To further my cultural eduction in all fields (and to use my season ticket at the KHM more often) my friend Tici and I went to see the Lucian Freud exhibition.
As the grand-son of Sigmund Freud who had to leave Austria in 1938 he refused to show his paintings in Austria until shortly before his death. What made him change his mind I don’t know but the curator did a great job in assembling the paintings.
The exhibition started with his earliest paintings which were still done with sable brushes. The difference to his later works done with hogs-hair brushes was astonishing. The thick, bristle brush gave the paintings a crude but more life-like effect. Here is my favorite one from the beginning of his mature years.
I think the painting is called “The pregnant woman” and that explains why she looks so illuminated from within. But it’s her lush and perky breasts that bestow upon the viewer the impression of pregnancy. One doesn’t even have to read the name of the painting to know what one is seeing. The beauty lies within its subtlety.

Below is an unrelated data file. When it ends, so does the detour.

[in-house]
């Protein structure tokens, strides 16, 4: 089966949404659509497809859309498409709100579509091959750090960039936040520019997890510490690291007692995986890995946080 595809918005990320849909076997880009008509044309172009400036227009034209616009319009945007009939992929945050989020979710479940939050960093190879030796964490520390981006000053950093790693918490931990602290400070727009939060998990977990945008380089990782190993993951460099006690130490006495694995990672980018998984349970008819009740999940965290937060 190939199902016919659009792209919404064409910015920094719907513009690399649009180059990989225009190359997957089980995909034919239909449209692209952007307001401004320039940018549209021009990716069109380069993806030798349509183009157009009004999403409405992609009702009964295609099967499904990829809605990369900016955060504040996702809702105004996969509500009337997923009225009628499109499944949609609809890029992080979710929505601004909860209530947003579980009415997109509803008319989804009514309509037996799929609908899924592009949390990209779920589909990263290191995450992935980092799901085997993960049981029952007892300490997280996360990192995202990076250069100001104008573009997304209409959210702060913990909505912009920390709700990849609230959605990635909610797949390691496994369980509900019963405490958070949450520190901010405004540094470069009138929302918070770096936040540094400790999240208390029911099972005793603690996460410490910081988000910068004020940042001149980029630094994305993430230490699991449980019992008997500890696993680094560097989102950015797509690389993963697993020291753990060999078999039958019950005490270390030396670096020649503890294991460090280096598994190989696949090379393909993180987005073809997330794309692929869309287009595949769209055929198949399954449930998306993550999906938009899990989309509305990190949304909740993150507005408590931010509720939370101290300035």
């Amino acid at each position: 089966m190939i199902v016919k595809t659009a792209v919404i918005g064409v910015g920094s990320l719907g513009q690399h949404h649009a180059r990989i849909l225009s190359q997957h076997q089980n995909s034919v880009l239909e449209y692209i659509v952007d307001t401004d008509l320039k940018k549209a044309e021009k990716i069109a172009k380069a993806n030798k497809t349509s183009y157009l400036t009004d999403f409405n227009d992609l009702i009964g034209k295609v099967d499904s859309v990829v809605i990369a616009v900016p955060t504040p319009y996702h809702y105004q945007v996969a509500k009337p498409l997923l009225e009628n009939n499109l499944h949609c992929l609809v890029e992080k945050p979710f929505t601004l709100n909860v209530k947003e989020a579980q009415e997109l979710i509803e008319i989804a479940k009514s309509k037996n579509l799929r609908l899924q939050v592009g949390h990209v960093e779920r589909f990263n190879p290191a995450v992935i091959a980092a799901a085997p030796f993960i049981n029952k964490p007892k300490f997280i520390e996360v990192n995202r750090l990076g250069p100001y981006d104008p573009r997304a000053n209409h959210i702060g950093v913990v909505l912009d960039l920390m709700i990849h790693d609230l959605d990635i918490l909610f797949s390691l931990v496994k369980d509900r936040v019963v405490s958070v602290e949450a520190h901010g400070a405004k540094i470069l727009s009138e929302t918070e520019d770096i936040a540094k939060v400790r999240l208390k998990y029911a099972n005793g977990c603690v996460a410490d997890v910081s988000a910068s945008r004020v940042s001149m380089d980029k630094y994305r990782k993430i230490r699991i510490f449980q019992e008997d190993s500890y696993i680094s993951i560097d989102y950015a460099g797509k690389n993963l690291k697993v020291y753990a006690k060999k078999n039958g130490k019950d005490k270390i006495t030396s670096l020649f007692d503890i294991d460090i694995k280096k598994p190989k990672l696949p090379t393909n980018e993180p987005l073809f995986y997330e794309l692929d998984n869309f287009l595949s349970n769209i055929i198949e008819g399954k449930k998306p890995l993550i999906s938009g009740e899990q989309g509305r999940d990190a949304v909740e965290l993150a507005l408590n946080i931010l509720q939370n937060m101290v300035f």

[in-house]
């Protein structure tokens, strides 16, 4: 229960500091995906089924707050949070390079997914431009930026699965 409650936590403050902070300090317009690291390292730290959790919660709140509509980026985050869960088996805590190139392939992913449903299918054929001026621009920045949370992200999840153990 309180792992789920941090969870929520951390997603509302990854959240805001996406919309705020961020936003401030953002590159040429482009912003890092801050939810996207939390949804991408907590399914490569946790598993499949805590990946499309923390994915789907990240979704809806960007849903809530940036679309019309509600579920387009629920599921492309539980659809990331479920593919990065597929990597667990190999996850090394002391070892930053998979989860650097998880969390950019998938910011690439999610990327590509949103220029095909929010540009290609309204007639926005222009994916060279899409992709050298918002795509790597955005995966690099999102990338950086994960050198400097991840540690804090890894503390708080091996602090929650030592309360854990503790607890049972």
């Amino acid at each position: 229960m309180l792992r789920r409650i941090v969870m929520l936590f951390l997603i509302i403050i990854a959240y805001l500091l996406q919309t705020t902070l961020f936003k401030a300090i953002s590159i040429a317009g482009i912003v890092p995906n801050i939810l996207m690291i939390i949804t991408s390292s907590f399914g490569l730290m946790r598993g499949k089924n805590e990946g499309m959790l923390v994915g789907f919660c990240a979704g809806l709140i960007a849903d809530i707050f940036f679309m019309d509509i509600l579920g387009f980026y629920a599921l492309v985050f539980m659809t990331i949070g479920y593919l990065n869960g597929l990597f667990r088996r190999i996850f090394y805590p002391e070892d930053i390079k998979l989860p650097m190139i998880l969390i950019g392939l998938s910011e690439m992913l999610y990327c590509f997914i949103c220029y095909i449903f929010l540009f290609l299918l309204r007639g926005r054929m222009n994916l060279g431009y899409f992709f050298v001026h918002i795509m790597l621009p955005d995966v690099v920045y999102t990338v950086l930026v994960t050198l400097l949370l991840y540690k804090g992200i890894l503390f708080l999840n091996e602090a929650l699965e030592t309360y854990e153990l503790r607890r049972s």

There was also a painting shown that he did after an old painting from 1770s or so. This was an art challenge or something from a museum. I really don’t remember any more and I don’t want to look it up. But I remember that he said about the original that one can see here the most beautiful ear in a painting. When you compare it to what he came up with, I don’t see the beauty anymore.
So this was a bit disappointing but his self-portraits and his nude studies more than made up for it.
We sat down in front of his last portrait, the one he didn’t have the time to finish and talked about the non beauty of the fat lady. She definitely has a rubenesque quality but the mountains of flesh are just disgusting in a way. But when you compare it with the painting of the skinny woman right next her, I tend to find the fat lady way more appealing. I also think the poses of the fat lady show that she feels good in her skin. In the end what is the point of striving to lose weight? None whatever.
So we decided to go for dinner. Yours, Pollybert